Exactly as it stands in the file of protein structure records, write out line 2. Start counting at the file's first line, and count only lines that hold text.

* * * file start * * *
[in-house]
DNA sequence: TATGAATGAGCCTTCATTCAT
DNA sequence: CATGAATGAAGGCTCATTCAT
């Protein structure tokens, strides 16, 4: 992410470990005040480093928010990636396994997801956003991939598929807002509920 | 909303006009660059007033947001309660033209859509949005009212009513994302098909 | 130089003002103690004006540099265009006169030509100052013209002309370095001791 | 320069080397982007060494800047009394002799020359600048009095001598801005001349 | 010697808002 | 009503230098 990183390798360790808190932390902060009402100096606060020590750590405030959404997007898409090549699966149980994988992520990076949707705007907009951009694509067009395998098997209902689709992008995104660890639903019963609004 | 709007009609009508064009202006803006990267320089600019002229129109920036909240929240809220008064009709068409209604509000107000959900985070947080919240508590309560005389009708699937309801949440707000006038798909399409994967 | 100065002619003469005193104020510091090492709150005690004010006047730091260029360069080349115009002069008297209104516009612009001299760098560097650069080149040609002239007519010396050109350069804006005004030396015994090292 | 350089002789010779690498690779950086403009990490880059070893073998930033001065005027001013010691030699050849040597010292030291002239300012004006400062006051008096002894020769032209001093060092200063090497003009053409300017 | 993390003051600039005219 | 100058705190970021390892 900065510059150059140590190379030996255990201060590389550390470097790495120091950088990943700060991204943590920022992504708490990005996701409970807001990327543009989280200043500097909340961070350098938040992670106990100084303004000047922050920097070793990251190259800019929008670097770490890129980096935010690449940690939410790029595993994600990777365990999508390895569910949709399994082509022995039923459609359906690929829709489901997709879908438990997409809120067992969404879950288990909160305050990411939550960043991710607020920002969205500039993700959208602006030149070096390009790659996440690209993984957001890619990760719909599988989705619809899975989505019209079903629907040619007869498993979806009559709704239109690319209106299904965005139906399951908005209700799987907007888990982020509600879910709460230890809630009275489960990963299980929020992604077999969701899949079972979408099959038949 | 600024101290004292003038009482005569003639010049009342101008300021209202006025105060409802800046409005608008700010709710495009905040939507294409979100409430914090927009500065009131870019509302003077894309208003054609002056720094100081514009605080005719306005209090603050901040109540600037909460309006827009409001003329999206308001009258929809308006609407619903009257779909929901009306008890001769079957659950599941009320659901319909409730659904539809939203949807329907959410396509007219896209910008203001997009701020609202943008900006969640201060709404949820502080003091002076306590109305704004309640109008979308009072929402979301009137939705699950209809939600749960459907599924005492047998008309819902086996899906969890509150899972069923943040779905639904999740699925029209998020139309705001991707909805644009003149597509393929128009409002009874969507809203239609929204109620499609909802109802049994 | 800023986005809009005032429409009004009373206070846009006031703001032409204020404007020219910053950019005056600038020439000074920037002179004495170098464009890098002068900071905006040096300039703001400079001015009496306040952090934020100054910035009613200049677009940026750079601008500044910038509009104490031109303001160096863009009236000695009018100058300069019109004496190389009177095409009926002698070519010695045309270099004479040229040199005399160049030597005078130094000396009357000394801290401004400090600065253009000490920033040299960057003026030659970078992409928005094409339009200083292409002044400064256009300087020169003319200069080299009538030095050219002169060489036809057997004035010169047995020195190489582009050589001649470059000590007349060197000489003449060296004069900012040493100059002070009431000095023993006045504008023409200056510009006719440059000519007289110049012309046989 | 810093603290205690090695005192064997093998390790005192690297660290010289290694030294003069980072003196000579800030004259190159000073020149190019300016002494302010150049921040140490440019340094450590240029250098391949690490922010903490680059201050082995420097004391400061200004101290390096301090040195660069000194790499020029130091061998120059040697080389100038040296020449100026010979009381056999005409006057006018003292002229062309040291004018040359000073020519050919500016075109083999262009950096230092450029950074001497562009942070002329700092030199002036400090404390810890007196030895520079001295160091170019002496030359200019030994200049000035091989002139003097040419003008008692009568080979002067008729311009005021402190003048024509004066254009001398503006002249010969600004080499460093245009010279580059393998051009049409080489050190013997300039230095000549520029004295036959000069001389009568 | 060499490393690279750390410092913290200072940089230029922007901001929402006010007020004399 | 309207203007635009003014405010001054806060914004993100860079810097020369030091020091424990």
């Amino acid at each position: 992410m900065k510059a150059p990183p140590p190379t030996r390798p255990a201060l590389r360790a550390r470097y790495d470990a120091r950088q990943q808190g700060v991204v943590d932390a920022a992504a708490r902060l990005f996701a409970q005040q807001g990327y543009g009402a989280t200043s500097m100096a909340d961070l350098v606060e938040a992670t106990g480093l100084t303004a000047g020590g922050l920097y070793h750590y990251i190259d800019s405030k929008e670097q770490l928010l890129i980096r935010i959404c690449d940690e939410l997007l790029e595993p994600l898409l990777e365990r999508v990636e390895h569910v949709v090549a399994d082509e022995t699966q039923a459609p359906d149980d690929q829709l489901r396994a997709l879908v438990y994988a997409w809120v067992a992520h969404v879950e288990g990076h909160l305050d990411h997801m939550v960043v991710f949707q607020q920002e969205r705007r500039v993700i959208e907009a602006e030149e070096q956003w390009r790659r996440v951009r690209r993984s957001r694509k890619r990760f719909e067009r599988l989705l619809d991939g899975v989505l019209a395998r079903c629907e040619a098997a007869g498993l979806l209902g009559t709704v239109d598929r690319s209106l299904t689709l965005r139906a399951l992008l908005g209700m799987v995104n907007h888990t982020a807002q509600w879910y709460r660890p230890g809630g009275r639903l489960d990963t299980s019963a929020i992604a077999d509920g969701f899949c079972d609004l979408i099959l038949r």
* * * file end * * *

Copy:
DNA sequence: TATGAATGAGCCTTCATTCAT